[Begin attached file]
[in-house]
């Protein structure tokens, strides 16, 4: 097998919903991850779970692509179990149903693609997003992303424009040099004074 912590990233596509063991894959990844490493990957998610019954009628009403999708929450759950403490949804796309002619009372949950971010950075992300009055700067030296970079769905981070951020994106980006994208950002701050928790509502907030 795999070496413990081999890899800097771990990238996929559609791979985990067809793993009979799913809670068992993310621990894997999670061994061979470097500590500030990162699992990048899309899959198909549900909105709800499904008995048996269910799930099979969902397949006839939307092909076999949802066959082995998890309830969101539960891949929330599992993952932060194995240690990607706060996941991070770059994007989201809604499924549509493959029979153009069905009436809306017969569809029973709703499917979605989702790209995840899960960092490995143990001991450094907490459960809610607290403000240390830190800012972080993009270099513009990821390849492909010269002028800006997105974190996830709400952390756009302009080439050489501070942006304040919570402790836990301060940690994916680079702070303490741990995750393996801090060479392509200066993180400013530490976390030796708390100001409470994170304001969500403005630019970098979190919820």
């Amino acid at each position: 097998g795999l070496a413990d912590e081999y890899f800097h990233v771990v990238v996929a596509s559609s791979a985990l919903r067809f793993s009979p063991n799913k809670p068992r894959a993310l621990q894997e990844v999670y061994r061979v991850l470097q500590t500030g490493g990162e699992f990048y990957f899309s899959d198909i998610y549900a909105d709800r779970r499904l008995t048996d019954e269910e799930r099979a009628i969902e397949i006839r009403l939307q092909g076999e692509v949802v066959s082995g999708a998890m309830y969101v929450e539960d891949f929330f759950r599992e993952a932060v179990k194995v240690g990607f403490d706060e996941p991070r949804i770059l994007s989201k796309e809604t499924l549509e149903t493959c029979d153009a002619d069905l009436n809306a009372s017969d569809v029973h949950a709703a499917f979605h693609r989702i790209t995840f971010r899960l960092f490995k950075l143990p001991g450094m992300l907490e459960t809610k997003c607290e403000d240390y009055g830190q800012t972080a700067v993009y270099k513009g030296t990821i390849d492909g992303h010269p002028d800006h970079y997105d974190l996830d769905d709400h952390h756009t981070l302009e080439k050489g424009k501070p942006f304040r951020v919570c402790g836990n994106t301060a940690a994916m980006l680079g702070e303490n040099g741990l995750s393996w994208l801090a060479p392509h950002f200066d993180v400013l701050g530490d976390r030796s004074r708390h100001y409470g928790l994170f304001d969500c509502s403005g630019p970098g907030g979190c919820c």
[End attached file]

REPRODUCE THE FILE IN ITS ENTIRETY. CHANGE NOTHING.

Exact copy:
[in-house]
């Protein structure tokens, strides 16, 4: 097998919903991850779970692509179990149903693609997003992303424009040099004074 912590990233596509063991894959990844490493990957998610019954009628009403999708929450759950403490949804796309002619009372949950971010950075992300009055700067030296970079769905981070951020994106980006994208950002701050928790509502907030 795999070496413990081999890899800097771990990238996929559609791979985990067809793993009979799913809670068992993310621990894997999670061994061979470097500590500030990162699992990048899309899959198909549900909105709800499904008995048996269910799930099979969902397949006839939307092909076999949802066959082995998890309830969101539960891949929330599992993952932060194995240690990607706060996941991070770059994007989201809604499924549509493959029979153009069905009436809306017969569809029973709703499917979605989702790209995840899960960092490995143990001991450094907490459960809610607290403000240390830190800012972080993009270099513009990821390849492909010269002028800006997105974190996830709400952390756009302009080439050489501070942006304040919570402790836990301060940690994916680079702070303490741990995750393996801090060479392509200066993180400013530490976390030796708390100001409470994170304001969500403005630019970098979190919820």
């Amino acid at each position: 097998g795999l070496a413990d912590e081999y890899f800097h990233v771990v990238v996929a596509s559609s791979a985990l919903r067809f793993s009979p063991n799913k809670p068992r894959a993310l621990q894997e990844v999670y061994r061979v991850l470097q500590t500030g490493g990162e699992f990048y990957f899309s899959d198909i998610y549900a909105d709800r779970r499904l008995t048996d019954e269910e799930r099979a009628i969902e397949i006839r009403l939307q092909g076999e692509v949802v066959s082995g999708a998890m309830y969101v929450e539960d891949f929330f759950r599992e993952a932060v179990k194995v240690g990607f403490d706060e996941p991070r949804i770059l994007s989201k796309e809604t499924l549509e149903t493959c029979d153009a002619d069905l009436n809306a009372s017969d569809v029973h949950a709703a499917f979605h693609r989702i790209t995840f971010r899960l960092f490995k950075l143990p001991g450094m992300l907490e459960t809610k997003c607290e403000d240390y009055g830190q800012t972080a700067v993009y270099k513009g030296t990821i390849d492909g992303h010269p002028d800006h970079y997105d974190l996830d769905d709400h952390h756009t981070l302009e080439k050489g424009k501070p942006f304040r951020v919570c402790g836990n994106t301060a940690a994916m980006l680079g702070e303490n040099g741990l995750s393996w994208l801090a060479p392509h950002f200066d993180v400013l701050g530490d976390r030796s004074r708390h100001y409470g928790l994170f304001d969500c509502s403005g630019p970098g907030g979190c919820c």